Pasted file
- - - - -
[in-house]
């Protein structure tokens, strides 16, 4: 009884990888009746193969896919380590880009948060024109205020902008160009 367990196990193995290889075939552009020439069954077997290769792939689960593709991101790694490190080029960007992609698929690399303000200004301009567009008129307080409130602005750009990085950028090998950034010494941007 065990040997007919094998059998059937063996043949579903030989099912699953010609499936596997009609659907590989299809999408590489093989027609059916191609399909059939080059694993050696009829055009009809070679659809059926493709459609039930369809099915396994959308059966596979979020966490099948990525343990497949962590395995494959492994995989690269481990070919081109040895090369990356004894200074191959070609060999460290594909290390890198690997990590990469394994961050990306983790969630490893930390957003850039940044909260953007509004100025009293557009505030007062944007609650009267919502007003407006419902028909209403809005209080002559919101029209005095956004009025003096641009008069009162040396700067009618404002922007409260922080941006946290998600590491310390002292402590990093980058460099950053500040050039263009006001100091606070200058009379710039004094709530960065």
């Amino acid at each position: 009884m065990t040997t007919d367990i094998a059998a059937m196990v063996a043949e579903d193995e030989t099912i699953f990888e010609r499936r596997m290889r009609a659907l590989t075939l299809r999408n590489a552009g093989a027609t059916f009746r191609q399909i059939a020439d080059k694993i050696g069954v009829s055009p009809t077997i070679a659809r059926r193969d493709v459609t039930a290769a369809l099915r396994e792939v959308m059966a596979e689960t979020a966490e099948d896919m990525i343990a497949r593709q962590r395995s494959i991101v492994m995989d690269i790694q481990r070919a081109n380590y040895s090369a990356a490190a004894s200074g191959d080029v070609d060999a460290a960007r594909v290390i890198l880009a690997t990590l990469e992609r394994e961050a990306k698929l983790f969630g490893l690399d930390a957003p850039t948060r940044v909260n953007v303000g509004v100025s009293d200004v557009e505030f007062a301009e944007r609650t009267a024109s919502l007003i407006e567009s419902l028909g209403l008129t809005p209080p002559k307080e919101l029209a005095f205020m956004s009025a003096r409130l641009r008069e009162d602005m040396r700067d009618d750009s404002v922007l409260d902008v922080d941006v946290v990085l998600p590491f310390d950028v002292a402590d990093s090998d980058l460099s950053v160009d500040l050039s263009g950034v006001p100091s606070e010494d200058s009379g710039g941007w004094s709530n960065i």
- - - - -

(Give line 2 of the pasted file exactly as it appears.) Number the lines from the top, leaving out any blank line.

């Protein structure tokens, strides 16, 4: 009884990888009746193969896919380590880009948060024109205020902008160009 367990196990193995290889075939552009020439069954077997290769792939689960593709991101790694490190080029960007992609698929690399303000200004301009567009008129307080409130602005750009990085950028090998950034010494941007 065990040997007919094998059998059937063996043949579903030989099912699953010609499936596997009609659907590989299809999408590489093989027609059916191609399909059939080059694993050696009829055009009809070679659809059926493709459609039930369809099915396994959308059966596979979020966490099948990525343990497949962590395995494959492994995989690269481990070919081109040895090369990356004894200074191959070609060999460290594909290390890198690997990590990469394994961050990306983790969630490893930390957003850039940044909260953007509004100025009293557009505030007062944007609650009267919502007003407006419902028909209403809005209080002559919101029209005095956004009025003096641009008069009162040396700067009618404002922007409260922080941006946290998600590491310390002292402590990093980058460099950053500040050039263009006001100091606070200058009379710039004094709530960065």